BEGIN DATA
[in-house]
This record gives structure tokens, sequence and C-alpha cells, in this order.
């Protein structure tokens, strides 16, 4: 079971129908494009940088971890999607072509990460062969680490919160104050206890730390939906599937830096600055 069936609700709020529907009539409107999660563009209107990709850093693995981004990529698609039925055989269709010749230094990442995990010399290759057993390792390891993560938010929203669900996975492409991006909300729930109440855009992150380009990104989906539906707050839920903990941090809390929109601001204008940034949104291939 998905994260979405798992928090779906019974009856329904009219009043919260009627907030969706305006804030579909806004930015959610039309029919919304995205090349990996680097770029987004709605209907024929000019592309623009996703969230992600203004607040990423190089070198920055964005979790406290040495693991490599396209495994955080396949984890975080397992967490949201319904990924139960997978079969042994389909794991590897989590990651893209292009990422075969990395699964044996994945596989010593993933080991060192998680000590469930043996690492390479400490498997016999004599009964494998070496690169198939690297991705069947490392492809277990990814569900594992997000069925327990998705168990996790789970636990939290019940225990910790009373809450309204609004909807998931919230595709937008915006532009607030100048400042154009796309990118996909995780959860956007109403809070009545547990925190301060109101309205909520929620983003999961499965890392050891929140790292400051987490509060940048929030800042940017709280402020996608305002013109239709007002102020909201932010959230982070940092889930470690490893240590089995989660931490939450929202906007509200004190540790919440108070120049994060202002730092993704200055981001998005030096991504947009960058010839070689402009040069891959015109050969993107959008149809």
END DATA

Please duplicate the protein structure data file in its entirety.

[in-house]
This record gives structure tokens, sequence and C-alpha cells, in this order.
């Protein structure tokens, strides 16, 4: 079971129908494009940088971890999607072509990460062969680490919160104050206890730390939906599937830096600055 069936609700709020529907009539409107999660563009209107990709850093693995981004990529698609039925055989269709010749230094990442995990010399290759057993390792390891993560938010929203669900996975492409991006909300729930109440855009992150380009990104989906539906707050839920903990941090809390929109601001204008940034949104291939 998905994260979405798992928090779906019974009856329904009219009043919260009627907030969706305006804030579909806004930015959610039309029919919304995205090349990996680097770029987004709605209907024929000019592309623009996703969230992600203004607040990423190089070198920055964005979790406290040495693991490599396209495994955080396949984890975080397992967490949201319904990924139960997978079969042994389909794991590897989590990651893209292009990422075969990395699964044996994945596989010593993933080991060192998680000590469930043996690492390479400490498997016999004599009964494998070496690169198939690297991705069947490392492809277990990814569900594992997000069925327990998705168990996790789970636990939290019940225990910790009373809450309204609004909807998931919230595709937008915006532009607030100048400042154009796309990118996909995780959860956007109403809070009545547990925190301060109101309205909520929620983003999961499965890392050891929140790292400051987490509060940048929030800042940017709280402020996608305002013109239709007002102020909201932010959230982070940092889930470690490893240590089995989660931490939450929202906007509200004190540790919440108070120049994060202002730092993704200055981001998005030096991504947009960058010839070689402009040069891959015109050969993107959008149809």